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    Kittens caught in concrete floor, builders tear up house looking for them

    NewsCat Rescue NewsThursday 31 May 2012
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    A mysterious sound, a dreadful realization, and a miraculous rescue.

    A cat was trapped in one of the most unlikely places imaginable, and somehow made it out alive.

    Meet Crete. As in, concrete. He's named that because his owner rescued him from inside of a garage floor.

    Builders were working on a new home in West Jordan when they thought they heard meowing.

    "The sheetrockers said they kept hearing the cat," said contractor David Best. "So they started tearing apart the walls and cutting holes in things looking for this cat."

    The workers made their way around the home, cutting holes in numerous rooms trying to find the animal.

    "I thought maybe it had climbed up in there and slid down and got stuck," said contractor Russell Evans. "So I just cut it out and I'm like tearing it out, and I'm like, 'Where is the cat?'"

    "These guys would call, 'Hey kitty, kitty, kitty,' and it would meow, and I thought, 'Wow, it's in the middle,' and we've got our ears to the ground and everything," Best said.

    The bizarre reality finally set in.

    "I call Rich, and I'm like, 'I can hear the cat. It's in the concrete, I know it,'" Evans said.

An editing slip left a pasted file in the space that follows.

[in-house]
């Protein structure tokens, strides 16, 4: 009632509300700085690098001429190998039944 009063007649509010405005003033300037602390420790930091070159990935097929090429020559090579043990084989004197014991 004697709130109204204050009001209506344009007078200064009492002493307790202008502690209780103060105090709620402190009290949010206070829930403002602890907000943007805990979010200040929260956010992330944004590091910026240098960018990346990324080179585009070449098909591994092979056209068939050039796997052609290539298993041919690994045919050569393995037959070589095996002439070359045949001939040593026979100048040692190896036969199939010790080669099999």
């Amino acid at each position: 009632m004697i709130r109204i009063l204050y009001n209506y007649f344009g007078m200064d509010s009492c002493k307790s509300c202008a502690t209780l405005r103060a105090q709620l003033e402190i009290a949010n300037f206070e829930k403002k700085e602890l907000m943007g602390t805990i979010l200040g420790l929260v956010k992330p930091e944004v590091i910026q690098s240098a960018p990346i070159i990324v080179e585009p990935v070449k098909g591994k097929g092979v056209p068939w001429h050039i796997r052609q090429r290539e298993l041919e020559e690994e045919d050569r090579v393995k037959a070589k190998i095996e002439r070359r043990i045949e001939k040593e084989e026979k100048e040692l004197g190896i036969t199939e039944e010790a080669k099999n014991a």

This home's garage floor has a hollow-core concrete slab underneath it, with compartments like a honey-comb.

    The cat had apparently made its way into one of the segments before the garage floor was poured, 12 days earlier.

    When workers realized where the cat was, they made plans to rescue the cat, because the alternative was just too grim.

    Despite the cost of damages the rescue would cost, into the garage floor they went. As soon as the hole was big enough, the cat dashed away.

    But there was another surprise waiting for them; several other sets of glowing eyes shined out of the darkness.

    It hadn't been just one cat, but a mother and her litter of three kittens.

    The kittens were extremely malnourished, and the 12-day darkness left little Crete blind.

    "He can kind of see once in a while, but for the most part he's pretty blind, is what the doctor said," Evans said.

    The workers adopted two of the kittens, and the third, which was too deep in the hole to reach, seems to have been taken by the mother.

    Source: KSBY

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